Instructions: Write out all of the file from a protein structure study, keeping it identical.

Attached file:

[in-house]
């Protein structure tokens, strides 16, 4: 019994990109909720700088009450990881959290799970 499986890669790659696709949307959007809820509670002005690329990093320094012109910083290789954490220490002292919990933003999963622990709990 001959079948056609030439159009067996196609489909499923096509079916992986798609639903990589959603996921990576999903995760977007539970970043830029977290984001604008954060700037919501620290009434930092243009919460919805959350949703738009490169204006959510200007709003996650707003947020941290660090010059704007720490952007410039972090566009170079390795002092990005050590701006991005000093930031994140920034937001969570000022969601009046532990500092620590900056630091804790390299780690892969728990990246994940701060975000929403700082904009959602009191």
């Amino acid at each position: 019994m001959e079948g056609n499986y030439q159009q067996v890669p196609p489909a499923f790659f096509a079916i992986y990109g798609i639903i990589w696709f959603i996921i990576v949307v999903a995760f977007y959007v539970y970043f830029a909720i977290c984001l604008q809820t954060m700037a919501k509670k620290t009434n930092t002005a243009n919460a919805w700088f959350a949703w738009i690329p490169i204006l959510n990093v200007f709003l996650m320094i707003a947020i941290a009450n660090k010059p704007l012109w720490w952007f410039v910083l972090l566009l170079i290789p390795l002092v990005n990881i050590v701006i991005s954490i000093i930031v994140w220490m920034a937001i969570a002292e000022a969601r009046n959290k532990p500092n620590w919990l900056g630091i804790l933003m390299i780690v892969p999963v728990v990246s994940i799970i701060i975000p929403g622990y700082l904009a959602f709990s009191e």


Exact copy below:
[in-house]
């Protein structure tokens, strides 16, 4: 019994990109909720700088009450990881959290799970 499986890669790659696709949307959007809820509670002005690329990093320094012109910083290789954490220490002292919990933003999963622990709990 001959079948056609030439159009067996196609489909499923096509079916992986798609639903990589959603996921990576999903995760977007539970970043830029977290984001604008954060700037919501620290009434930092243009919460919805959350949703738009490169204006959510200007709003996650707003947020941290660090010059704007720490952007410039972090566009170079390795002092990005050590701006991005000093930031994140920034937001969570000022969601009046532990500092620590900056630091804790390299780690892969728990990246994940701060975000929403700082904009959602009191």
């Amino acid at each position: 019994m001959e079948g056609n499986y030439q159009q067996v890669p196609p489909a499923f790659f096509a079916i992986y990109g798609i639903i990589w696709f959603i996921i990576v949307v999903a995760f977007y959007v539970y970043f830029a909720i977290c984001l604008q809820t954060m700037a919501k509670k620290t009434n930092t002005a243009n919460a919805w700088f959350a949703w738009i690329p490169i204006l959510n990093v200007f709003l996650m320094i707003a947020i941290a009450n660090k010059p704007l012109w720490w952007f410039v910083l972090l566009l170079i290789p390795l002092v990005n990881i050590v701006i991005s954490i000093i930031v994140w220490m920034a937001i969570a002292e000022a969601r009046n959290k532990p500092n620590w919990l900056g630091i804790l933003m390299i780690v892969p999963v728990v990246s994940i799970i701060i975000p929403g622990y700082l904009a959602f709990s009191e």